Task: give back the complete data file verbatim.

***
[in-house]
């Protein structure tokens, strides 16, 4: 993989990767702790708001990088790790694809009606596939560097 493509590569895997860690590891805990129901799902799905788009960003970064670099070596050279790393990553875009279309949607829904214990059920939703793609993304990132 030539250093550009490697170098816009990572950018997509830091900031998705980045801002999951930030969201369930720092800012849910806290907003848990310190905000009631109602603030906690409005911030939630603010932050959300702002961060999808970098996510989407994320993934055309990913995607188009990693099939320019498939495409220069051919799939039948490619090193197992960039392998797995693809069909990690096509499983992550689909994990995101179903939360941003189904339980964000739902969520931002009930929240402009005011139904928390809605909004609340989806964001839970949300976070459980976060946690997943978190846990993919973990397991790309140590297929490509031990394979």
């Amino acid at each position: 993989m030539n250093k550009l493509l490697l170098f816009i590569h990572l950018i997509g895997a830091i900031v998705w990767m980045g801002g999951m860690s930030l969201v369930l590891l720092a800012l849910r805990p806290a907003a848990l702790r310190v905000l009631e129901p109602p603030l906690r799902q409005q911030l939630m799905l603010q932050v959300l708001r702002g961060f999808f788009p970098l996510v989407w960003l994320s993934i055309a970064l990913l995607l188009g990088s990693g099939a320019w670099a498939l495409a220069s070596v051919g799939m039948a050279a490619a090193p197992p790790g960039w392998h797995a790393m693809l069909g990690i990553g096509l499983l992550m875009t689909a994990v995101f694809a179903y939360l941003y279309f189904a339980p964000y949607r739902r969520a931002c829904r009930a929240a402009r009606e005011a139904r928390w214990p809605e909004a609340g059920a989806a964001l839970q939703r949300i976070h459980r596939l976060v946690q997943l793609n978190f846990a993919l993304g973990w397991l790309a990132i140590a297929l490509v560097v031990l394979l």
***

[in-house]
């Protein structure tokens, strides 16, 4: 993989990767702790708001990088790790694809009606596939560097 493509590569895997860690590891805990129901799902799905788009960003970064670099070596050279790393990553875009279309949607829904214990059920939703793609993304990132 030539250093550009490697170098816009990572950018997509830091900031998705980045801002999951930030969201369930720092800012849910806290907003848990310190905000009631109602603030906690409005911030939630603010932050959300702002961060999808970098996510989407994320993934055309990913995607188009990693099939320019498939495409220069051919799939039948490619090193197992960039392998797995693809069909990690096509499983992550689909994990995101179903939360941003189904339980964000739902969520931002009930929240402009005011139904928390809605909004609340989806964001839970949300976070459980976060946690997943978190846990993919973990397991790309140590297929490509031990394979």
């Amino acid at each position: 993989m030539n250093k550009l493509l490697l170098f816009i590569h990572l950018i997509g895997a830091i900031v998705w990767m980045g801002g999951m860690s930030l969201v369930l590891l720092a800012l849910r805990p806290a907003a848990l702790r310190v905000l009631e129901p109602p603030l906690r799902q409005q911030l939630m799905l603010q932050v959300l708001r702002g961060f999808f788009p970098l996510v989407w960003l994320s993934i055309a970064l990913l995607l188009g990088s990693g099939a320019w670099a498939l495409a220069s070596v051919g799939m039948a050279a490619a090193p197992p790790g960039w392998h797995a790393m693809l069909g990690i990553g096509l499983l992550m875009t689909a994990v995101f694809a179903y939360l941003y279309f189904a339980p964000y949607r739902r969520a931002c829904r009930a929240a402009r009606e005011a139904r928390w214990p809605e909004a609340g059920a989806a964001l839970q939703r949300i976070h459980r596939l976060v946690q997943l793609n978190f846990a993919l993304g973990w397991l790309a990132i140590a297929l490509v560097v031990l394979l």